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Esophageal perforations: one is bad, two is worse
  1. Dustin Price,
  2. David Skarupa
  1. Surgery, University of Florida College of Medicine, Jacksonville, Florida, USA
  1. Correspondence to DrDustinPrice, Surgery, University of Florida College of Medicine, Jacksonville, FL 32610, USA; drprice10{at}gmail.com

Abstract

A 48-year-old man was admitted for medical management of recurrent Clostridium difficile (C-dif) colitis. One month prior to presentation, he underwent right thoracotomy and lower lobectomy for a carcinoid tumor at another hospital. His postoperative course was complicated by C-dif colitis, gastroesophageal reflux, and epigastric pain. He underwent two esophagogastroduodenoscopy (EGD) procedures demonstrating mild esophagitis on the first procedure, followed by a linear ulcer on the second procedure 2 weeks later. On hospital day 9 of his current admission, he developed an acute abdomen and underwent an urgent exploratory laparotomy for presumed fulminant colitis. Findings included a healthy-appearing colon with only moderate distension, so a loop ileostomy was created for antegrade colonic irrigation. Postoperatively, a chest X-ray demonstrated a tension-appearing left pleural effusion, prompting tube thoracostomy placement. Initial output was greater than 2L of thin dark-brown fluid. An esophagram demonstrated a distal esophageal perforation (EP) and EGD was performed. Two medium-sized EPs were identified which appeared to arise from chronic-appearing ulcerations, one at 39 cm and one at 45 cm from the incisors (figure 1). A single 19mm×100 mm EndoMAXX fully covered stent was placed. Video-assisted thoracoscopic (VATS) drainage of the left hemithorax was performed in addition to placement of a right tube thoracostomy. Due to continued high output from the left thoracostomy tube, the stent was exchanged for a longer 23mm×100mm EndoMAXX fully covered stent. The patient stabilized for several days but again developed worsened sepsis, with EGD demonstrating inadequate coverage of the proximal perforation.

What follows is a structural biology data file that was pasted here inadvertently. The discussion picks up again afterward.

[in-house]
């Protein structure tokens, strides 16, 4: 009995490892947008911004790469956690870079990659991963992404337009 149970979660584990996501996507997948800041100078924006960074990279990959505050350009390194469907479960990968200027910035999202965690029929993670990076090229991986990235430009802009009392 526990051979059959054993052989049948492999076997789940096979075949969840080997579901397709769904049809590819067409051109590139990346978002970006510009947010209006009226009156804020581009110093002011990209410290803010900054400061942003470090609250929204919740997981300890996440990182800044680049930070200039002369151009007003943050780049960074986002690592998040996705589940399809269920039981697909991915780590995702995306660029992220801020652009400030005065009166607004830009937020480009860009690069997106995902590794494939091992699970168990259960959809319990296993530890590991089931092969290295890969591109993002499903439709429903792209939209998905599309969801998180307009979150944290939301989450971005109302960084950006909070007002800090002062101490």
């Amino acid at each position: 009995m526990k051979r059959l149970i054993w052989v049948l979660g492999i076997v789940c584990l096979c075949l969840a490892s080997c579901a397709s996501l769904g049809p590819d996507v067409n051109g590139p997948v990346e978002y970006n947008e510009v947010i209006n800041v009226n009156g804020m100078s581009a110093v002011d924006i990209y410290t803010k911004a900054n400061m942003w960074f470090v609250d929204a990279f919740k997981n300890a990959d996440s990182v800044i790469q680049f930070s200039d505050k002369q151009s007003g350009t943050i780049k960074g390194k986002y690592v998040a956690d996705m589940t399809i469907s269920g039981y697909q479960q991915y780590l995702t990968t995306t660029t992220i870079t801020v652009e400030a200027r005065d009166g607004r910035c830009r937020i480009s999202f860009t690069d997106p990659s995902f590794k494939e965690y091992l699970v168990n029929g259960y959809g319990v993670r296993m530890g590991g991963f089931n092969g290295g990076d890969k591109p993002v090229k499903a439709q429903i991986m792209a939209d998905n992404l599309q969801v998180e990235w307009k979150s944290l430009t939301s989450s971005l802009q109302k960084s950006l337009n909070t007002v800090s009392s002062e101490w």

Figure 1

Endoscopic photograph showing left-sided esophageal perforation/fistula (black arrow). Gastroesophageal junction indicated by white arrow. NG, Nasogastric tube.

What would you have done?

  1. Repeat esophageal stenting with wide drainage of the thoracic cavity.

  2. Esophageal T-tube placement and wide drainage of the thoracic cavity.

  3. Esophageal resection with gastrostomy drainage and proximal diversion.

  4. Bilateral tube thoracostomies and antibiotic/antifungal therapy.

  • esophageal perforation
  • clostridium difficile
  • stent

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Footnotes

  • Contributors DP and DS are the sole contributors of this submission.

  • Funding The authors have not declared a specific grant for this research from anyfunding agency in the public, commercial or not-for-profit sectors.

  • Competing interests None declared.

  • Patient consent for publication Not required.

  • Provenance and peer review Not commissioned; externally peer reviewed.

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